The use of standards-based technologies and protocols for connecting devices may also increase the chance of a sophisticated attack; an attacker can use the connection as a way to get into the device. As a responsible citizen within the ecosystem, the device must not only have a level of security within itself but also enable security (and trust) across the ecosystem.
Various system engineering techniques can help product architects better understand the overall problem and develop appropriate countermeasures to form elements of a security plan. Some key techniques include system threat modeling and risk analyses. In threat modeling, an evergreen list of attack modes are developed and tested against the product architecture. The results are understood and countermeasures are developed. It is very helpful to maintain a library of attack modes that can be reused against future product architectures. In understanding the failure modes due to security, one must also perform a risk analysis, gauging the level of severity of the failure mode, along with the probability of occurrence to finally develop an appropriate design countermeasure. For example, a life-threatening failure mode should have much higher priority than one that may be viewed as an annoyance and limiting in impact.
Usability studies must also be taken into account when considering design countermeasures. For example, in cases requiring an authentication/authorization framework to address confidentiality, the framework should match the threat level and risk analysis; not every device needs the same level of confidentiality protection since the data being protected may not be useful outside of the device. Care should also be taken to make sure the security measure is optimized for the computing power available to the device. For example, it may be difficult for smaller devices to perform complex cryptography. If this is an absolute requirement, it might require modifications to the microprocessor and application code. The key here is to have experienced product architects that can find the optimal level of security that enables the appropriate level of trust while also enabling a great user experience.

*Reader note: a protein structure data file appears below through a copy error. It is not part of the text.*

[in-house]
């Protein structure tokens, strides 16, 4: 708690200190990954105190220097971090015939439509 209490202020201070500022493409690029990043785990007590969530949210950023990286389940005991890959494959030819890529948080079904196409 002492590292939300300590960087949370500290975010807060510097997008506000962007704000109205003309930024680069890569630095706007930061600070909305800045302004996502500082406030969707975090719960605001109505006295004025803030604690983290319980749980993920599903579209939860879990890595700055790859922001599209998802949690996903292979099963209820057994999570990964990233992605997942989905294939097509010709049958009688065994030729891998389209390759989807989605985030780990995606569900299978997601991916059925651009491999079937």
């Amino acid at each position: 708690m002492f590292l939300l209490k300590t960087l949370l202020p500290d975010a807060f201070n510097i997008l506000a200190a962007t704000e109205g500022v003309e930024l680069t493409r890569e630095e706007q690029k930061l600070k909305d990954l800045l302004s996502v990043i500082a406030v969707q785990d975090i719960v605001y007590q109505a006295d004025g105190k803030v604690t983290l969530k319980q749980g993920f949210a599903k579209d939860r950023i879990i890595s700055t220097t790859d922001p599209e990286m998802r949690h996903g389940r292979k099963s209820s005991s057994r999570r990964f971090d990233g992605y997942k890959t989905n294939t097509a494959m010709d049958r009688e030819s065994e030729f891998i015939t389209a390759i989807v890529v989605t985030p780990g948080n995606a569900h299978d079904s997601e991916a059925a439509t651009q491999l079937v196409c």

Your commitment to your customer does not end when they have purchased your device; it lasts throughout its lifecycle. Since the landscape of security challenges is continuously changing, you should also have a plan to address these challenges post launch. If there is a security breach, you may need a way to heal the breach in the field. You should also create a device end-of-life strategy. If there are concerns about data that is retained in the device, there should be methods to remove the sensitive data from the device or make it unusable when the device is being disposed.
Security lifecycle challenges are broad and deep, but they can be addressed using system engineering principles and experienced product architects. Addressing these challenges will help you to ensure a long-lasting trust relationship with your customers.